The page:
Academic theology faces crucial difficulties in the secular situation. Can a broad theological field be kept together in one scientific and educational framework today, or is the idea of a theological faculty to be abandoned? This study investigates the idea of an autonomous academic theology, and tries to give reasons for its continuation. The author makes use of
Theodor W. Adorno’s multifaceted critical theory to formulate a notion of theology that challenges the idea of academic theology as an exclusively Christian endeavor, but also the idea implying that such a theology either has to be assimilated with other disciplines or migrate from the secular academy into the realm of the Church. In dialogue with Adorno the notion of intellectual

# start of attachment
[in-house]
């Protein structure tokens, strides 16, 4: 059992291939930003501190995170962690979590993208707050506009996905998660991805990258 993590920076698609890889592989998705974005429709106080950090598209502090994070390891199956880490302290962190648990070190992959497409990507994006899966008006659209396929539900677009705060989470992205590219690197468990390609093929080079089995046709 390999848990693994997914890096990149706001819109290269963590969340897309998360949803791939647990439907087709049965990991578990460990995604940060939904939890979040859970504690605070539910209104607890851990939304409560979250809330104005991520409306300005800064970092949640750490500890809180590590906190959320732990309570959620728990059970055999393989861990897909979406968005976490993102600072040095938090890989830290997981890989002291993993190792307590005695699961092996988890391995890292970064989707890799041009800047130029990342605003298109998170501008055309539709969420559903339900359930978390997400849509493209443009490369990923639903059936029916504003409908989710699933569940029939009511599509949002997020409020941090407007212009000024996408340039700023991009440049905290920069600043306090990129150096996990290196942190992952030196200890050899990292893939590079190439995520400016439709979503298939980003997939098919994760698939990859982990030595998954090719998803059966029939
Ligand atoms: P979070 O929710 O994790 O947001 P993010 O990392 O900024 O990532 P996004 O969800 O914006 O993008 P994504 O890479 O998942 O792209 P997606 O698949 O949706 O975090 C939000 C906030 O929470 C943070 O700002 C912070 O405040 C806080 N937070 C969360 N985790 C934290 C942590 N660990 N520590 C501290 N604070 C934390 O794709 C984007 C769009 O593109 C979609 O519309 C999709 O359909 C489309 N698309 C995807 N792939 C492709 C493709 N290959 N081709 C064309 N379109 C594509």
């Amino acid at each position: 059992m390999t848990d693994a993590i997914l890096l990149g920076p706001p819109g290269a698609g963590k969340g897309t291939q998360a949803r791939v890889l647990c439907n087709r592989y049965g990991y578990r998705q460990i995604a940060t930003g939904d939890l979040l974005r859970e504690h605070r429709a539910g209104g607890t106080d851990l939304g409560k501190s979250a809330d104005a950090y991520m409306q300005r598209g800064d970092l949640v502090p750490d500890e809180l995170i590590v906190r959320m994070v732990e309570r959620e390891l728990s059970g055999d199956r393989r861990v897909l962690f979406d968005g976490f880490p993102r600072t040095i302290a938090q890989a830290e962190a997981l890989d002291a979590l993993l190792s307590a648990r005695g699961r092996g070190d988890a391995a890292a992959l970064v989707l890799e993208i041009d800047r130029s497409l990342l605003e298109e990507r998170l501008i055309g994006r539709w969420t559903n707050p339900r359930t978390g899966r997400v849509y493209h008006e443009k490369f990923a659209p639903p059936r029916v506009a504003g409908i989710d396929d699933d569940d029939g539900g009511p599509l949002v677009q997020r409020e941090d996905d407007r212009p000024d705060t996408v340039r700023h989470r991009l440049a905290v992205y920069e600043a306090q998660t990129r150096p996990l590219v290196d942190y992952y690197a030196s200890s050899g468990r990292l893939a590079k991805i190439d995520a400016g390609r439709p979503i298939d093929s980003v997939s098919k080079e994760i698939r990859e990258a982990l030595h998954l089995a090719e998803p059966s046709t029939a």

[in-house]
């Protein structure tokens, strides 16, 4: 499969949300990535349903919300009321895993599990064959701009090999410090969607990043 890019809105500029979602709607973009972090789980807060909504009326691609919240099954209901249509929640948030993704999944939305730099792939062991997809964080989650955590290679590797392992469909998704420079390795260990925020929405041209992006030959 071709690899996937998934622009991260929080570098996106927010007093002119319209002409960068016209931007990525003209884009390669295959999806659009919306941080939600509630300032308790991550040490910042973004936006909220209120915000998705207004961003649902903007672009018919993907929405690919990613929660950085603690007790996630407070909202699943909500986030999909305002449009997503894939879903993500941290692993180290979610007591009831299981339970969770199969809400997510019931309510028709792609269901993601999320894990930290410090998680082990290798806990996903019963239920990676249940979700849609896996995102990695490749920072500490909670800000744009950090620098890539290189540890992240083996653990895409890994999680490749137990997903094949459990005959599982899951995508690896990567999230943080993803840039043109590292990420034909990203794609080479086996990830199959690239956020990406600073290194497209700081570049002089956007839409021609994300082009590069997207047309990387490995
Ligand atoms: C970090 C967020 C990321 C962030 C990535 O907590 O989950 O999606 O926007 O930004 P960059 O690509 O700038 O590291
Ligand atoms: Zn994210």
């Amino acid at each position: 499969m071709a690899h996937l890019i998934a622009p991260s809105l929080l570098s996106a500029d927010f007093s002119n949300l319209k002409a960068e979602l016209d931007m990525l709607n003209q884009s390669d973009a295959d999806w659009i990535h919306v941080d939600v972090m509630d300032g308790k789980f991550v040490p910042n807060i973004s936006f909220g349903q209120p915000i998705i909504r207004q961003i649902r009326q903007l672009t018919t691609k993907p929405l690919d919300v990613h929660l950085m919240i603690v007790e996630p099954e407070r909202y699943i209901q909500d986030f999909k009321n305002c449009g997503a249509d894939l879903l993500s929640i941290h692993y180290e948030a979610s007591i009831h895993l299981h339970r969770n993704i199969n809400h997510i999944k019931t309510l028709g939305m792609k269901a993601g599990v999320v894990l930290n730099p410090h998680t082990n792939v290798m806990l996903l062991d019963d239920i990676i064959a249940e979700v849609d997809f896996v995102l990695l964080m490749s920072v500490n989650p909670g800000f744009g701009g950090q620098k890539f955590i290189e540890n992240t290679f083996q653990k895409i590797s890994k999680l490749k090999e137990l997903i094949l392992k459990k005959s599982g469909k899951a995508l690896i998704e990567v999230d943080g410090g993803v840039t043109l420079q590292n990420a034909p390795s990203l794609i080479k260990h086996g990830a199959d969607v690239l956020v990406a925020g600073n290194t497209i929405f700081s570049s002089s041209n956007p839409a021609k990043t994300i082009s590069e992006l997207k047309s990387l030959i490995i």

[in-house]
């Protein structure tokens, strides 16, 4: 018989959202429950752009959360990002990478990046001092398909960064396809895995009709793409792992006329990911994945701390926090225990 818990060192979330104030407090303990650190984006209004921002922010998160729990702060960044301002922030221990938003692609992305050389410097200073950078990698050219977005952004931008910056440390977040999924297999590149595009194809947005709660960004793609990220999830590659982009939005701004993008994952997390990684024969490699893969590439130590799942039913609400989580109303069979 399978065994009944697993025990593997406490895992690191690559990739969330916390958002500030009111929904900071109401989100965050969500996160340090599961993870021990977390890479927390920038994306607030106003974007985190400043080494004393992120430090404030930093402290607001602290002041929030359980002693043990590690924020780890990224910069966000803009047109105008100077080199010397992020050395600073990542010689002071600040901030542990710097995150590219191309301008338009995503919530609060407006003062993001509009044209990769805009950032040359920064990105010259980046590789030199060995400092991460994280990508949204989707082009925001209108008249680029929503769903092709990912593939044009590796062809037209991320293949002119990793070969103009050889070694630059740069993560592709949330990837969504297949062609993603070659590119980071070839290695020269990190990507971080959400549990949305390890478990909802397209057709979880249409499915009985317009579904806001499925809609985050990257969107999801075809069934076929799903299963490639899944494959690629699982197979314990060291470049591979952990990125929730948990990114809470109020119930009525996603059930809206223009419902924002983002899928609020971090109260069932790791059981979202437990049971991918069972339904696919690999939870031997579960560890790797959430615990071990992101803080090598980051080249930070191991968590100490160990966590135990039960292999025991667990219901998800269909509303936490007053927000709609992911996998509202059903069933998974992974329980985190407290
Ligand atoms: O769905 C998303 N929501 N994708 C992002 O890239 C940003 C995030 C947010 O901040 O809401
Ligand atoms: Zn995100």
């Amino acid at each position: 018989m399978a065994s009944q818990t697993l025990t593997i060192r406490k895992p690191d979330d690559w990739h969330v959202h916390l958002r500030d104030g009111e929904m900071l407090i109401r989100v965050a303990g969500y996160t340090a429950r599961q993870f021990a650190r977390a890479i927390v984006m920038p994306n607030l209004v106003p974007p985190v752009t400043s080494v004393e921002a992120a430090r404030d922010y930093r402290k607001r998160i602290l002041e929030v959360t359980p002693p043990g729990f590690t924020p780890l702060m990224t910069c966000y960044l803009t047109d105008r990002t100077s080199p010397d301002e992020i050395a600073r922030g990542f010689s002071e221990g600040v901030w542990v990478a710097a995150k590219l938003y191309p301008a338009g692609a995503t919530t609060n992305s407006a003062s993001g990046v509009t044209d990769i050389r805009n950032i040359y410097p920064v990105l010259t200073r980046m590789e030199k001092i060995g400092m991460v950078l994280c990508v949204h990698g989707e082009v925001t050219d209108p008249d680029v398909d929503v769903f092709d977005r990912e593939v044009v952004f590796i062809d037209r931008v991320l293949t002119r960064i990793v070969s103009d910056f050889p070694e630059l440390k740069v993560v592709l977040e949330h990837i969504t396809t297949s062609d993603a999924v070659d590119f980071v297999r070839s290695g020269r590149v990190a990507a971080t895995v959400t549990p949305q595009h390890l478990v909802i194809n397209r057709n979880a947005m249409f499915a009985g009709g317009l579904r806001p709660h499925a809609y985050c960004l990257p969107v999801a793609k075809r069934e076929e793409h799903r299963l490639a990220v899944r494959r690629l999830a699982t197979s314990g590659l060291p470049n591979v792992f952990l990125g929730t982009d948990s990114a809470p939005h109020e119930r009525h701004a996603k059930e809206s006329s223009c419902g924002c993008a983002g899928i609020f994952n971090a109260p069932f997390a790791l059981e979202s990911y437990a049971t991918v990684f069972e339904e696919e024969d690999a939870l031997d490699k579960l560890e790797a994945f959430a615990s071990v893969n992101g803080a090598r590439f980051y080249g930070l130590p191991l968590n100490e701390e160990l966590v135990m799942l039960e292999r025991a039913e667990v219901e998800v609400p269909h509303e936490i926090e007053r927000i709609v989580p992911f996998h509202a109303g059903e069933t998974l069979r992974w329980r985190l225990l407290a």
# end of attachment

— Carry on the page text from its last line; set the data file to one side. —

self-critique is put forward as a principle in terms of which theology can be seen as one among other secular forces in the establishment of academic rationality. The academy is viewed as a force field in which the battle about democracy and enlightenment is taking place. To view theology as self-critique is thus ultimately an attempt to enable a serious theological participation in the general debate on the dialectics of secular society.
Frankfurt/M., Berlin, Bern, Bruxelles, New York, Oxford, Wien, 2000. 391 pp.
Contents: Academic theology – Academy – Theodor W. Adorno – Aesthetics – Critical theory – Dialectics – Dogmatism – Fundamental
theology – Ideology – Materialism – Negativity – Philosophy of music – Self-critique – David Tracy.